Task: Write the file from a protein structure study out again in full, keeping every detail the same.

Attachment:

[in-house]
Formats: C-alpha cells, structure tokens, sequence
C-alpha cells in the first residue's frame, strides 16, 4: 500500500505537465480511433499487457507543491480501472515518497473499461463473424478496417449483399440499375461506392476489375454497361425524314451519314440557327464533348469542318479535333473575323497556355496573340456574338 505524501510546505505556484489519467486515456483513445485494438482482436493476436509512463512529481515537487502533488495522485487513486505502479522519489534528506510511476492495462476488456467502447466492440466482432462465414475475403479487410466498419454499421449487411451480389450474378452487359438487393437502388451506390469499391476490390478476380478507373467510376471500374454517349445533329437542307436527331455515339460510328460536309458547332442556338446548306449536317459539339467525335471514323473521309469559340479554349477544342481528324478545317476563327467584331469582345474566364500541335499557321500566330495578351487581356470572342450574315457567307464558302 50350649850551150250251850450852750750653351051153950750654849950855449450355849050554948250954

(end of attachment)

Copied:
[in-house]
Formats: C-alpha cells, structure tokens, sequence
C-alpha cells in the first residue's frame, strides 16, 4: 500500500505537465480511433499487457507543491480501472515518497473499461463473424478496417449483399440499375461506392476489375454497361425524314451519314440557327464533348469542318479535333473575323497556355496573340456574338 505524501510546505505556484489519467486515456483513445485494438482482436493476436509512463512529481515537487502533488495522485487513486505502479522519489534528506510511476492495462476488456467502447466492440466482432462465414475475403479487410466498419454499421449487411451480389450474378452487359438487393437502388451506390469499391476490390478476380478507373467510376471500374454517349445533329437542307436527331455515339460510328460536309458547332442556338446548306449536317459539339467525335471514323473521309469559340479554349477544342481528324478545317476563327467584331469582345474566364500541335499557321500566330495578351487581356470572342450574315457567307464558302 50350649850551150250251850450852750750653351051153950750654849950855449450355849050554948250954